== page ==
How common are family provision claims in NSW
Published 18 Jan 2018
Author: Garbis Kolokossian
Family provision claims arise when an individual believes a deceased loved one did not leave adequate financial support for them in their will.
Only eligible people in accordance with the Succession Act 2006 can pursue a claim, which – if successful – could result in the plaintiff receiving a larger share of the deceased’s estate.
So how many people choose to embark on this type of inheritance dispute? We’ve examined some of the available research to see how many family provision claims are made nationally and in NSW each year.
Family provision claims are the most common dispute type
Family provision claims made up more than half of estate contests across Australia in 2011, according to a recent University of New South Wales (UNSW) study. They comprised 99 of the 195 disputes nationwide for that year.
Research from the University of Queensland (UQ), Victoria University, the Queensland University of Technology and other organisations unveiled similar results.
The academic institutions reviewed various estate-planning studies and found that 51 per cent of judicial cases are family provision claims. Meanwhile, 86 per cent of public trustee files – which cover pre-court settlements and cases that went to court after failed mediation – were also this type of dispute.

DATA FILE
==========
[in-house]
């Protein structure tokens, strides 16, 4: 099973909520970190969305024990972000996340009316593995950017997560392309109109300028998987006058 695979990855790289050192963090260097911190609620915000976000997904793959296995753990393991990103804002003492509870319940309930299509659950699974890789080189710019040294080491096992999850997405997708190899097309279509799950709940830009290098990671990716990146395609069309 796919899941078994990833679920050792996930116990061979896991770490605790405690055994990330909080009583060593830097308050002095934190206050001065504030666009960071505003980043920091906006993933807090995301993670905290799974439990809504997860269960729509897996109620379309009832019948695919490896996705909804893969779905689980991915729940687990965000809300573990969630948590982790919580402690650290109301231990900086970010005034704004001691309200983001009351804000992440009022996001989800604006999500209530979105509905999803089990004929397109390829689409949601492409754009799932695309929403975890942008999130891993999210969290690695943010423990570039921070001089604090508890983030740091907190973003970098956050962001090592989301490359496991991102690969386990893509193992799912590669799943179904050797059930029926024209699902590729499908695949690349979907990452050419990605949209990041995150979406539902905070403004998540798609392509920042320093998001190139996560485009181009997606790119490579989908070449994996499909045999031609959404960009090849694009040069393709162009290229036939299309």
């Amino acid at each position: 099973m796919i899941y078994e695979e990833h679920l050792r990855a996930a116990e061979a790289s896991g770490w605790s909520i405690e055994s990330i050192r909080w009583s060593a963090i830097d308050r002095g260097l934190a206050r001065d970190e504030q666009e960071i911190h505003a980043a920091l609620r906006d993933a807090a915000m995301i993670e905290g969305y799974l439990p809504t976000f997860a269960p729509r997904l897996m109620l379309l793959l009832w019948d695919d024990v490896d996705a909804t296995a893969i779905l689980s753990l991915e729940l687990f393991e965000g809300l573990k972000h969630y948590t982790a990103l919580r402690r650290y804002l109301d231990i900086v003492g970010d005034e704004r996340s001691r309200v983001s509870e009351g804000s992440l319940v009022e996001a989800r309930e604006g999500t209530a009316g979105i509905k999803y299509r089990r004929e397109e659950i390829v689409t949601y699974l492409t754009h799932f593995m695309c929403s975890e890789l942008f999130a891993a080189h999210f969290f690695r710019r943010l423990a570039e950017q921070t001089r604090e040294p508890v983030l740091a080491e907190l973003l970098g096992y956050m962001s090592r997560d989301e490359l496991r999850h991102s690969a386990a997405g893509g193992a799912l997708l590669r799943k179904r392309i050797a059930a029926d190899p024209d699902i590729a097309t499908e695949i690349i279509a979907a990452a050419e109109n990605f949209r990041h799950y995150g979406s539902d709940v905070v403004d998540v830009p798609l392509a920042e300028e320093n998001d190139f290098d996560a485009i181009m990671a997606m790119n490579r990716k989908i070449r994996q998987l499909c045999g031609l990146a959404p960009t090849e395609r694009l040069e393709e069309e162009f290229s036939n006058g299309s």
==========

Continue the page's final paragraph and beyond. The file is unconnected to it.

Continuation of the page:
Immediate family were responsible for 86 per cent of claims in the judicial case review, with children of the deceased comprising 63 per cent of plaintiffs and the remaining 23 per cent being spouses or former partners.
NSW is the family provision claim hot spot
The UNSW study confirmed that NSW saw by far the largest number of claims in 2011. The state was responsible for 60 per cent of disputes, which was three times higher than second-placed Victoria.
There is one family provision claim for every 122,831 people in NSW, compared with one per 293,395 Victorians. This shows the high rate of family provision claims in NSW notwithstanding the state’s denser population.
Furthermore, family provision claims have jumped 52 per cent in NSW over the last seven years, according to figures published in The Australian in 2016. It is not clear why claims are higher in NSW, particularly as Victoria has less strict criteria for winning in court.
Nevertheless, the research from UQ and other academic institutions indicates rates of success are good for people who pursue family provision claims -around three-quarters of claimants can expect to receive a larger legacy.
Contact Gerard Malouf & Partners Will Dispute Lawyers if you would like to begin family provision claim proceedings.